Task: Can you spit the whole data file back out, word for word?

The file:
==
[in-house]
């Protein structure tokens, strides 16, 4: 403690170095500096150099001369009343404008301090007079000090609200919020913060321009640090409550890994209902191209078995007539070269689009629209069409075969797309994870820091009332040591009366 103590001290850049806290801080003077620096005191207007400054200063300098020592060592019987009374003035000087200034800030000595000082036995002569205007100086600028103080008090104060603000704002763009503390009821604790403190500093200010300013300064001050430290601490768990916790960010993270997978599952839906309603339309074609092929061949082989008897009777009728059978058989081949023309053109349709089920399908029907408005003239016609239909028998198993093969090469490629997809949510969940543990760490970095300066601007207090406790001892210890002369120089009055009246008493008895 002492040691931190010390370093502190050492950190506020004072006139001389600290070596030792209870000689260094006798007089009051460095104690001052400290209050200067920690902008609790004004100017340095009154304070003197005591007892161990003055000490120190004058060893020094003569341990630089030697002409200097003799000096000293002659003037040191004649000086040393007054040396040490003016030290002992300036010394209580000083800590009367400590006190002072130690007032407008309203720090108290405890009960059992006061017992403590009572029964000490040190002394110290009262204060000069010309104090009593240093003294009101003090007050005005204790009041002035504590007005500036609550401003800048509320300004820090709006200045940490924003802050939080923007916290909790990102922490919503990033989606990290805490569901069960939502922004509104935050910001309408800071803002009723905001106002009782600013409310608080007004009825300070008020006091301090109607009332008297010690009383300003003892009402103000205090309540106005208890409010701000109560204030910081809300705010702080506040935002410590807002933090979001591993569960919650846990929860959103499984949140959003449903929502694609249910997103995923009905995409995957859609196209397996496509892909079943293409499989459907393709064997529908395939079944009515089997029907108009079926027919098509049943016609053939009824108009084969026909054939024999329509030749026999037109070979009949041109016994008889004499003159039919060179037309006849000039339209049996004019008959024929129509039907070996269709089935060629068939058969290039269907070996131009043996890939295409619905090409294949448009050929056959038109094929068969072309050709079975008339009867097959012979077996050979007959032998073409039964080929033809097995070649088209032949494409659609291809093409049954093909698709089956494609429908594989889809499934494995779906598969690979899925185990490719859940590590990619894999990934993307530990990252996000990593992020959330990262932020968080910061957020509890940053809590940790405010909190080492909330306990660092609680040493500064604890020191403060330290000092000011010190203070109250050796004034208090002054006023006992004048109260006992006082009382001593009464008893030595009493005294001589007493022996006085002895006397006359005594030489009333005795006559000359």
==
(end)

[in-house]
């Protein structure tokens, strides 16, 4: 403690170095500096150099001369009343404008301090007079000090609200919020913060321009640090409550890994209902191209078995007539070269689009629209069409075969797309994870820091009332040591009366 103590001290850049806290801080003077620096005191207007400054200063300098020592060592019987009374003035000087200034800030000595000082036995002569205007100086600028103080008090104060603000704002763009503390009821604790403190500093200010300013300064001050430290601490768990916790960010993270997978599952839906309603339309074609092929061949082989008897009777009728059978058989081949023309053109349709089920399908029907408005003239016609239909028998198993093969090469490629997809949510969940543990760490970095300066601007207090406790001892210890002369120089009055009246008493008895 002492040691931190010390370093502190050492950190506020004072006139001389600290070596030792209870000689260094006798007089009051460095104690001052400290209050200067920690902008609790004004100017340095009154304070003197005591007892161990003055000490120190004058060893020094003569341990630089030697002409200097003799000096000293002659003037040191004649000086040393007054040396040490003016030290002992300036010394209580000083800590009367400590006190002072130690007032407008309203720090108290405890009960059992006061017992403590009572029964000490040190002394110290009262204060000069010309104090009593240093003294009101003090007050005005204790009041002035504590007005500036609550401003800048509320300004820090709006200045940490924003802050939080923007916290909790990102922490919503990033989606990290805490569901069960939502922004509104935050910001309408800071803002009723905001106002009782600013409310608080007004009825300070008020006091301090109607009332008297010690009383300003003892009402103000205090309540106005208890409010701000109560204030910081809300705010702080506040935002410590807002933090979001591993569960919650846990929860959103499984949140959003449903929502694609249910997103995923009905995409995957859609196209397996496509892909079943293409499989459907393709064997529908395939079944009515089997029907108009079926027919098509049943016609053939009824108009084969026909054939024999329509030749026999037109070979009949041109016994008889004499003159039919060179037309006849000039339209049996004019008959024929129509039907070996269709089935060629068939058969290039269907070996131009043996890939295409619905090409294949448009050929056959038109094929068969072309050709079975008339009867097959012979077996050979007959032998073409039964080929033809097995070649088209032949494409659609291809093409049954093909698709089956494609429908594989889809499934494995779906598969690979899925185990490719859940590590990619894999990934993307530990990252996000990593992020959330990262932020968080910061957020509890940053809590940790405010909190080492909330306990660092609680040493500064604890020191403060330290000092000011010190203070109250050796004034208090002054006023006992004048109260006992006082009382001593009464008893030595009493005294001589007493022996006085002895006397006359005594030489009333005795006559000359």